Today in news that's about as shocking as the fact that Miley Cyrus wants attention, research has shown that men in heterosexual couples feel threatened by their female partner's success. I don't want to imply that all heterosexual men are secretly harboring resentment against the achievements of their girlfriends or wives, but considering that highly successful women are still often treated like cute little anomalies, I can't say I'm very surprised.
Using couples at the University of Virginia, a study published in the American Psychological Association’s Journal of Personality and Social Psychology found that "...men automatically interpret a partner's success as their own failure, even when they're not in direct competition," according to the study's lead author Kate Ratliff. Couples were asked to take a problem-solving test and then were told that their partners scored either in the top 12 or bottom percent of all university students. Apparently, men who thought that their partners scored in the top 12 percent had lower implicit self-esteem than men who thought their partners scored in the bottom 12 percent. Women's self esteem was not quite as affected by their partners' test scores, but they did slightly better when told their partners had also done well.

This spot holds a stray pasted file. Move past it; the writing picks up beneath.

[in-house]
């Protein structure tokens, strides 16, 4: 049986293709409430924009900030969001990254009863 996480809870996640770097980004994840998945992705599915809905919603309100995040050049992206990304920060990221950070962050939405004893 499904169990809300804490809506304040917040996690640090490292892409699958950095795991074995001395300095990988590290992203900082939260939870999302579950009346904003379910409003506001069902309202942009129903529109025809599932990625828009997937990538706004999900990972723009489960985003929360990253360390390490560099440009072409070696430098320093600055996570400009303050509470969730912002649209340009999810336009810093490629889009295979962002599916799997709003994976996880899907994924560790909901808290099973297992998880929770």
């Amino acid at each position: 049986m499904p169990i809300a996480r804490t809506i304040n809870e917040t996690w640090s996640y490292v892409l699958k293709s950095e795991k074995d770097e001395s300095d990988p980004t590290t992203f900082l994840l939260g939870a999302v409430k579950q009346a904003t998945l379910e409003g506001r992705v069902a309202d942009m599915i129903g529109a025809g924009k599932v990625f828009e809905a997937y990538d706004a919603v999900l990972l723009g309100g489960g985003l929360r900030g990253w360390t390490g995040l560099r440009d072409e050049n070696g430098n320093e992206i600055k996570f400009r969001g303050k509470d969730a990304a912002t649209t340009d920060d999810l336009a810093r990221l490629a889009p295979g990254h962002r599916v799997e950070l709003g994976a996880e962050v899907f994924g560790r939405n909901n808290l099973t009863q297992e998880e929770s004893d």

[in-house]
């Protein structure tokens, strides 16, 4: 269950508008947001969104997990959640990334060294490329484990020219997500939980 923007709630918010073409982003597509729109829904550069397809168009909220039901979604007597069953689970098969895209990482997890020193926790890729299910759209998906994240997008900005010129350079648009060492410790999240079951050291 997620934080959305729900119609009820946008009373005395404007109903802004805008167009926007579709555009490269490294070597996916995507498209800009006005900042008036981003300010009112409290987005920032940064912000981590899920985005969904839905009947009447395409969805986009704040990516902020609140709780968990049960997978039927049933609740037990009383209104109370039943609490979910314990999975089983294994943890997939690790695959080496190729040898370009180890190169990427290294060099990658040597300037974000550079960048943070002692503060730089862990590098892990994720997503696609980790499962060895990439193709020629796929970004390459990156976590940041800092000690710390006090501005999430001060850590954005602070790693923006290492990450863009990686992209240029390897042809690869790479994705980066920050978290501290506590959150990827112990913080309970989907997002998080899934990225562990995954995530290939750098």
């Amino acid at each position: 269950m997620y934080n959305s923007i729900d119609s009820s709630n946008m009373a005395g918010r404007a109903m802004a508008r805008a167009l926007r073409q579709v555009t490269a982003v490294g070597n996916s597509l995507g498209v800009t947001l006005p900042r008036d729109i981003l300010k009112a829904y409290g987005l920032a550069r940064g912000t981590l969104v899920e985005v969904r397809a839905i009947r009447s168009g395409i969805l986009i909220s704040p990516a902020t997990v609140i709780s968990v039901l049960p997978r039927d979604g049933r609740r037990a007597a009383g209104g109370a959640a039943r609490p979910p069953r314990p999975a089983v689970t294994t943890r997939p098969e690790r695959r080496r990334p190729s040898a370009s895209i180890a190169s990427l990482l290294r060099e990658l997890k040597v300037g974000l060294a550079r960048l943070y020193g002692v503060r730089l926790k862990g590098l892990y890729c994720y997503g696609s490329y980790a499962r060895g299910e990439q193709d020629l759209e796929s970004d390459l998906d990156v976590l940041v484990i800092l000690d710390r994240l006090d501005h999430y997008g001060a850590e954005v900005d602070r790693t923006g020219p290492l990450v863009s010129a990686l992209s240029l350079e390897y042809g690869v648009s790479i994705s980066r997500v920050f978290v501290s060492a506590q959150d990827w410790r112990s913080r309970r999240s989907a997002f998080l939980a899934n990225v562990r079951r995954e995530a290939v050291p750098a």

Now, this doesn't necessarily mean that your enlightened boyfriend who reps the fact that he was raised by a feminist single mom wishes you any ill in your endeavors. But the results from this study, and a subsequent one conducted using more than 600 people online, were clear that men felt subconsciously worse about themselves when their partner succeeded. Interestingly, it didn't matter whether the achievements by the female partner were social, intellectual, or directly correlated to the male partner's own successes or failures.